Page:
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Adrienne also spoke passionately about the building momentum in Global Exchange’s Raise the Bar Hershey’s campaign, which presents mounds of content for conscientious consumers to chew on about the hypocrisy within an iconic and troubling U.S. company which professes to be an advocate for children yet continues to source a majority of their cacao from regions notorious for child slavery and petulantly refuses to provide transparency and assurances that their products are free of such child abuse. (*For a complete list, see below.)

Christine Doerr, owner of the award winning artisanal truffle maker Neo Cocoa, provided insight into the difficult trade-offs she makes in her own sourcing decisions. While in the past she had purchased Fair Trade certified chocolate, she is not currently doing so because of a better quality to cost ratio currently found elsewhere. Armed with knowledge and ever mindful of the direct impact of her commercial decisions, even at her business size, Christine is enthusiastic and open-minded about ongoing sourcing decisions which would continue to elevate her heartfelt creations to even greater heights.

The Conscious Consumer

My son should not have to wait until the next century to witness the end of slavery. We all know the hideous abuses wrought by global capitalism—the exploitation of human and natural resources that has brought insufferable damage to so much of the world. We know, because like my boy, we see it if we truly look.

If you are tired of waiting for companies, governments, and legislators to act responsibly, in tune with the morals of billions of their fellow global citizens, then simply spend your dollars elsewhere. Visionary companies producing world-class chocolate, such as our panelists, are growing, but they need your help.

“Messages” in the form of greenwashing campaigns, or vacuous corporate “sustainability” reports, are the disingenuous domain of those profiting from a history of lip-service from consumers, and destruction in their wake. Don’t just spend your hard earned money with small, conscientious chocolatiers in order to send a message to the Hershey’s, M&M Mars, Nestlé, Cargill and ADM‘s of the world. Spend money with the Tcho’s, Madecasse, and Momitombo’s of the world because it truly tastes great, and, as my boy has learned so easily, feels even better.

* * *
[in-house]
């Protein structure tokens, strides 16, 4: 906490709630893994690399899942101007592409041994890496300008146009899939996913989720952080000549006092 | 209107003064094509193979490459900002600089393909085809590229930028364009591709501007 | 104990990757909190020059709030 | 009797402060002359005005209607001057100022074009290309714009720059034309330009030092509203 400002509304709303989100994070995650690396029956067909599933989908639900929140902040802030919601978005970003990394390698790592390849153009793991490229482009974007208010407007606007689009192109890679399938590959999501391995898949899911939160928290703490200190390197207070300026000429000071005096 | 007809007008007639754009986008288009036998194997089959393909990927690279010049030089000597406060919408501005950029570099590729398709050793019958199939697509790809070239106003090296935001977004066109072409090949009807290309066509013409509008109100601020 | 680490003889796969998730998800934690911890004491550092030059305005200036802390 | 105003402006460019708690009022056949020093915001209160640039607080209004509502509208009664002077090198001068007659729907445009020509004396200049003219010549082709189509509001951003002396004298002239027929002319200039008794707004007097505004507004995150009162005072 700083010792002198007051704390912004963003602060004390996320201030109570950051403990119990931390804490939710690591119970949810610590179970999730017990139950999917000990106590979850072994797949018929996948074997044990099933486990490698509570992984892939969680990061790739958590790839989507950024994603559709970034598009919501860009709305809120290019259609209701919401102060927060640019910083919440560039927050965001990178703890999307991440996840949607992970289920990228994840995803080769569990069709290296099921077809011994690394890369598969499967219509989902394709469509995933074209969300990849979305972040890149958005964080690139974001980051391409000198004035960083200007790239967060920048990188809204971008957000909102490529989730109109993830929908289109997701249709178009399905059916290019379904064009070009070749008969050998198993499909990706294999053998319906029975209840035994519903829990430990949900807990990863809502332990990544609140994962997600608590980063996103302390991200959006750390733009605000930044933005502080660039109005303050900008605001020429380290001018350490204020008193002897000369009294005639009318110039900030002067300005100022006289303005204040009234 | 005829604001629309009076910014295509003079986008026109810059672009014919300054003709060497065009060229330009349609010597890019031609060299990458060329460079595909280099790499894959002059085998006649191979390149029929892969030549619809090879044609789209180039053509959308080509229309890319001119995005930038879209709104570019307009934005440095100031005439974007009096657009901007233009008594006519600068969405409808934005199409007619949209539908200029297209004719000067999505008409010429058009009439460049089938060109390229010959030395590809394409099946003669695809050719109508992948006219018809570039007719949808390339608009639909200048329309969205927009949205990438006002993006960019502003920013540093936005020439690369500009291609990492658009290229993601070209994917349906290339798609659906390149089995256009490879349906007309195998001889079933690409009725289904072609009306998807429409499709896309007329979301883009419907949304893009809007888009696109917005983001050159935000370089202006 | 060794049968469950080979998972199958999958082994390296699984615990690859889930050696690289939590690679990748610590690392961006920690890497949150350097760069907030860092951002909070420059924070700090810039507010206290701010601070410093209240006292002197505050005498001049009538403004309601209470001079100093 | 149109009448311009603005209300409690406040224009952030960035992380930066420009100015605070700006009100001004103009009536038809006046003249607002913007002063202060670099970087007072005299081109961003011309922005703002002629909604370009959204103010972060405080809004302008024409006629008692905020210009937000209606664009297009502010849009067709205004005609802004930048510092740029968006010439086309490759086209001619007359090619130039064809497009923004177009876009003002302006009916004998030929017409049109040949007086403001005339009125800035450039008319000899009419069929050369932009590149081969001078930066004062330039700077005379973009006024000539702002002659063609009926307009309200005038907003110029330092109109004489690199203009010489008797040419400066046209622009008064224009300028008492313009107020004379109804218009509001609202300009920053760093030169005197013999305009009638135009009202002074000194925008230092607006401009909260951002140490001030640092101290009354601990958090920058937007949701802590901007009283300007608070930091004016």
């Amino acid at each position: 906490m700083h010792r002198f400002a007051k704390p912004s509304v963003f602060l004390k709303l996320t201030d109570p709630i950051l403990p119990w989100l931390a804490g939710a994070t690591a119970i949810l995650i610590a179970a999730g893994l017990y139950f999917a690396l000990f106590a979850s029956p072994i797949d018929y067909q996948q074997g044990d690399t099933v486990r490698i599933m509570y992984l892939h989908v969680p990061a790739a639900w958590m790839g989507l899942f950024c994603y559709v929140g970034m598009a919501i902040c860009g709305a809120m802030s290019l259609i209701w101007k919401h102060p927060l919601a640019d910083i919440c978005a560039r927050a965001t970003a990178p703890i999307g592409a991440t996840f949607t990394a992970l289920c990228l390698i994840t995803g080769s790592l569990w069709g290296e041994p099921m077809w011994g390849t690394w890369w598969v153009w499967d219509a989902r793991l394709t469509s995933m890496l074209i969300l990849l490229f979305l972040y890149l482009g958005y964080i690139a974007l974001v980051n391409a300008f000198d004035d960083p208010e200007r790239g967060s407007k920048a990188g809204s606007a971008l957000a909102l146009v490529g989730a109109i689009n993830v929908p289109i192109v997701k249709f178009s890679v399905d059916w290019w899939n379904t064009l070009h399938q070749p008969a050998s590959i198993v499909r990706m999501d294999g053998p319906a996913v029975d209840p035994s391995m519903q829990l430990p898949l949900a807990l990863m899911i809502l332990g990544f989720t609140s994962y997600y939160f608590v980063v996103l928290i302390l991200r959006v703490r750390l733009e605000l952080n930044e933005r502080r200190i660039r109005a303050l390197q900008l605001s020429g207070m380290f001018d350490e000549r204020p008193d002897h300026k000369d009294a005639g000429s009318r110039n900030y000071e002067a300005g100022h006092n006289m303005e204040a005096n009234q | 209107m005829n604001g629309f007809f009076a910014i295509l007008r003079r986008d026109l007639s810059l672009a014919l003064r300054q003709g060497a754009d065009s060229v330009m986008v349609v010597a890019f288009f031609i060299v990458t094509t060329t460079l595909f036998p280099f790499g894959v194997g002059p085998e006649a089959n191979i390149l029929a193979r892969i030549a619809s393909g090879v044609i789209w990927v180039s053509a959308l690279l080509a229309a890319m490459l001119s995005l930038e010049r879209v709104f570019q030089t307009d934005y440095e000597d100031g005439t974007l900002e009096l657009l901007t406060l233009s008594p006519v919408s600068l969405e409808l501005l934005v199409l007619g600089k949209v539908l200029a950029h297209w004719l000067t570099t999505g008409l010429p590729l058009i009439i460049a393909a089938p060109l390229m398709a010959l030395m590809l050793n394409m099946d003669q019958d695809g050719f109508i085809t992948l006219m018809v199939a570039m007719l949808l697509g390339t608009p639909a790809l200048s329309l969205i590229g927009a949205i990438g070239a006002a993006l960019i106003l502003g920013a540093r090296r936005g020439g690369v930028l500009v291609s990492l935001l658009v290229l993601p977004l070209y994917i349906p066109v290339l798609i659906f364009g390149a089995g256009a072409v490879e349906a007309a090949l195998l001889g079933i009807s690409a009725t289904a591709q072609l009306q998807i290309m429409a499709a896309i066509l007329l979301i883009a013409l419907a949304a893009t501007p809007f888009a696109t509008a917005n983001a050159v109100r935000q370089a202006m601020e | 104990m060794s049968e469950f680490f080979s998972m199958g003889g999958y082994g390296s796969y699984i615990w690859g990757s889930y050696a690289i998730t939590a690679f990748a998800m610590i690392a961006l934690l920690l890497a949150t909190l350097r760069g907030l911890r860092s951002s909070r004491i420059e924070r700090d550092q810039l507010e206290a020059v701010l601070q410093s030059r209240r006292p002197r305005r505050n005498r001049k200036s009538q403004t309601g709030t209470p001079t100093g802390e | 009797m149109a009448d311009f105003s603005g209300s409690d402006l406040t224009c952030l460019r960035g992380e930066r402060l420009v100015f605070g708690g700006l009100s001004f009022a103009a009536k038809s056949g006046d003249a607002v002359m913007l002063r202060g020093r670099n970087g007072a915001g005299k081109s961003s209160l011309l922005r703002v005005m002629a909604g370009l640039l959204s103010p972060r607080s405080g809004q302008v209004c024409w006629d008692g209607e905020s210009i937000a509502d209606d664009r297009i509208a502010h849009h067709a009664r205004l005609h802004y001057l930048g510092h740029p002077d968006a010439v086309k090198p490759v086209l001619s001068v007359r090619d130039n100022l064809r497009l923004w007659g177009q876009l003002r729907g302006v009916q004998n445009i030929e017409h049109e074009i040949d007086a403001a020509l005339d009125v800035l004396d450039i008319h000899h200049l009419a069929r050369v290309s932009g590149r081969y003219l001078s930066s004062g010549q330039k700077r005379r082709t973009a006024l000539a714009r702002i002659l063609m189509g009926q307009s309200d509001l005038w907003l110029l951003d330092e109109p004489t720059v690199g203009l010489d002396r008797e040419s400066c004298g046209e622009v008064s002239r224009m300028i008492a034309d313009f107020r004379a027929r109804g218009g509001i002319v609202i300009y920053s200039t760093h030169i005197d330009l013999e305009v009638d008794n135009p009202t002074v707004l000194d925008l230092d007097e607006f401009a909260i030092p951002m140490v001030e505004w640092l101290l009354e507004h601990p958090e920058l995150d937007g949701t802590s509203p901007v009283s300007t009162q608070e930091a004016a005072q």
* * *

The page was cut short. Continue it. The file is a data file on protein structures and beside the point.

Join the campaigns to end slavery in chocolate and bring dignity to the tens of millions of farming families whose livelihoods depend on the chocolate trade. Tell Hershey’s executives, loud and clear, that their behavior and sourcing practices are unacceptable: Simply stop buying their candy. 

Child slavery and chocolate: Indelibly intertwined? With your help, not for long.

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*Hershey’s products: 5th Avenue, Almond Joy, Cadbury, Caramello, Good & Plenty, Heath, Jolly Rancher, Kit Kat, Milk Duds, Mounds, Mr. Goodbar, Payday, Rolo, Skor, Symphony, Take5, Thingamajig, Twizzlers, Whatchamacallit, Whoppers, York, Zagnut, Zero

Photo: Megan Felde Jones

Eric Cohen is the owner/winemaker for Justice Grace Vineyards, maker of Shoe Shine Wine®. The winery is as dedicated to social justice issues, in particular a Living Wage, as it is making world class wine from the Petite Sirah grape. He is also one of the founding organizers of San Francisco's Kitchen Table Talks. Read more >

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  1. great article (2 articles) - I've been thinking about this issue for a long time with respect to my own chocolate consumption, or really, my own food consumption overall. I'm part of a project now that is only a small part of the solution - but we're trying to map the supply chain - to present the transparency as a way of empowering more people with information. Is it too academic to ask if mapping these small family farms would make a difference? Would the buyers/producers cooperate in making their supply chain more available and the location of these farms more evident?
  2. Marc
    I just recently visited Nicaragua and had a chance to meet with Momotombo founder and creator Carlos Mann. He is doing really good work. Also I wanted to point out that in the article Momotombo name is misspelled as Momitombo.

    Long live chocolate!
  3. Kim
    Thank you for this article, Eric. I started buying only fair trade chocolate bars recently because I like the notion that the farmer is making a living wage. I had no idea that child slavery is at issue in the production of chocolate. No way will I ever knowingly support that and shame on corporations, or any producers, who turn a blind eye to child slavery. Hershey's executives will definitely be hearing from me as will executives of M&M Mars, Nestle, Cargill, ADM et al. I'm also extending my switch to fair trade to things like cocoa powder, chocolate chips, and ice cream. If I can't find fair trade versions of those types of items, then I'll do without.